Berlin is a highly multicultural city. Many of the people you will meet in this city won’t even be from Germany, and might not even speak any German even though they have been living here for the past five years or so. This is all thanks to multiculturalism. Some would argue that’s a good thing, others might not be in agreement. With all that said, Berlin’s Carnival of Cultures (Karneval der Kulturen) is unquestionably an important and enjoyable event for the city’s inhabitants and visitors.
Berlin’s Carnival of Cultures is a parade of cultural pride and a display of what makes each culture from all around the world unique and beautiful. The event is four days long, and the date is centered around Pentecost Sunday, which is the final of the four days. The events are scattered all around Kreuzberg and finish with a grand finale street parade.
Just because the event is said to be scheduled for the beginning of the summer doesn’t guarantee it will be a sunny summer day. In fact, many years it can still feel like March, and not the end of May or June. Nonetheless, the Brazilian dancers will dress like they are still in Brazil with elaborate body pieces that you wont be able to take your eyes off of, and perhaps you’ll drink a caipirinha or two and begin to feel a bit heated.
One of the best parts about being in Berlin is the freedom to drink beer whenever, wherever you want (aka the Wegbier, or beer to go). Berliners are used to seeing other locals casually drinking a beer at 11AM on a weekday; these sort of situations no longer shock us. This doesn’t mean many of the locals under-appreciate the privileges of freely drinking when they feel like it. The liberty to drink publicly absolutely adds to the fun and thrill of Karneval der Kulturen, and how can you truly understand a culture without trying their cocktails, right?
From one end of Kreuzberg to the other
If you want a full day of culture, start off by Mehringdamm and walk across Kreuzberg all the way until Hermannplatz. This way you can weave in and out of the overpopulated streets, which may be fun at some points and overwhelming at others. In this case, alcohol certainly helps, but in other cases it hinders. Don’t be surprised to run into groups of unbearably drunk tourists or locals. Some people like to join in on the blurry fun, while others like to make their own exclusive parties, but of course, anything goes in Berlin.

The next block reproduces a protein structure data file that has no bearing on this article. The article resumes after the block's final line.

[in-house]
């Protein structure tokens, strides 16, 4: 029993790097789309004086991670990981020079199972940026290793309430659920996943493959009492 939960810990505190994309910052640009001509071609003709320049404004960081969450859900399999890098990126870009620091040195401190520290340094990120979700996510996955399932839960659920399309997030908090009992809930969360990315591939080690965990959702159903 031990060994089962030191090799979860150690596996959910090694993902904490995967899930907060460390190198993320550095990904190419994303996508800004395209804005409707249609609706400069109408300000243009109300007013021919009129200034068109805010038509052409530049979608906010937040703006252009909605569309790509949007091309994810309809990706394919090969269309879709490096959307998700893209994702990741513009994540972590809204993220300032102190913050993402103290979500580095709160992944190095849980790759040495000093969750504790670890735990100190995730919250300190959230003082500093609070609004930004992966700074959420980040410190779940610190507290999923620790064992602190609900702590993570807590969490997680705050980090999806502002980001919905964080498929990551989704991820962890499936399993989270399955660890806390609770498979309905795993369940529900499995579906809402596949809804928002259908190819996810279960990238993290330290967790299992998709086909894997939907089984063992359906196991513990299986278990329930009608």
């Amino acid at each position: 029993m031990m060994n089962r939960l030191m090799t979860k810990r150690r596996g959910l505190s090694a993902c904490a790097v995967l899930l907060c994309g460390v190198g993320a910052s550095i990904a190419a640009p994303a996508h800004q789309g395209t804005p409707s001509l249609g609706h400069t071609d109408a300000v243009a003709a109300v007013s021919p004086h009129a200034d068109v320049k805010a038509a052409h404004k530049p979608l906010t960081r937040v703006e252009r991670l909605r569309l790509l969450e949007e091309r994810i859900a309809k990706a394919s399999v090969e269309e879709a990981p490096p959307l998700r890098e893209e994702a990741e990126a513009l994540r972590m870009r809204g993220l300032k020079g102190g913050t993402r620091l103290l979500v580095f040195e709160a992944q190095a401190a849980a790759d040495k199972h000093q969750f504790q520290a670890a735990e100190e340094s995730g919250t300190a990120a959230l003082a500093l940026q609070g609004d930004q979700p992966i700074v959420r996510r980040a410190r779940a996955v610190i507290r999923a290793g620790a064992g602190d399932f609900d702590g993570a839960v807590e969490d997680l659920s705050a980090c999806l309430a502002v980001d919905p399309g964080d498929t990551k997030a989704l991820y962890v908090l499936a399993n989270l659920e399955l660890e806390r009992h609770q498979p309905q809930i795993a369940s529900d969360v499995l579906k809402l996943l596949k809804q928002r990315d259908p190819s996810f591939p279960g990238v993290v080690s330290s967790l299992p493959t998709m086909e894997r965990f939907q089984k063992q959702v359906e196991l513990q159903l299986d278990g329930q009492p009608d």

Its hard to imagine a carnival celebrating cultures without a little, or a lot of music. Its even harder to image a carnival in Berlin without a little, but mostly a lot, of music. During the festival you can find four stages hosting different styles of music depending on the day’s schedule. You can find reggae, Afrobeat, Brazilian funk, tango, and much more. If you’re looking to be impressed, then check out the Farafina stage on Blücherplatz.
Besides the stages with the official bands scheduled, there will also be a lot of street musicians playing in different parks around Kreuzberg. Hasenheide is one of the better parks to hang out in if you’re looking to participate from a little distance. In Hasenheide, you can hear the pulsing of the streets, live musicians playing their tunes freestyle, some groups with their own African drums, and naturally, a group playing some techno beats from their wireless speakers.
The most important thing to keep in mind when advancing into an event like the Carnival of Cultures is to arrive hungry. With food stalls radiating the alluring smells of their country’s spices, you will be hungry even if you arrived full. Missing out on the food stalls in the Carnival of Cultures is like not taking a picture with Mickey Mouse at Disneyland. In the case of food vendors, we recommend following your nose, but only once or twice, because otherwise you might end up filling your mouth instead of your eyes and miss the grand finale, the parade.
Everything big should end with a bang, and the Carnival of Cultures does exactly that. Follow the parade from Hermanplatz to Yorkstrasse on Sunday and bask in the pleasures of the world. You can catch dance groups way too coordinated for one practical mind to fathom, from countries like Korea and Japan. You should also watch out for the Samba dancers and any other culture that catches your eye, because many will. This is an experience that will be hard to forget.
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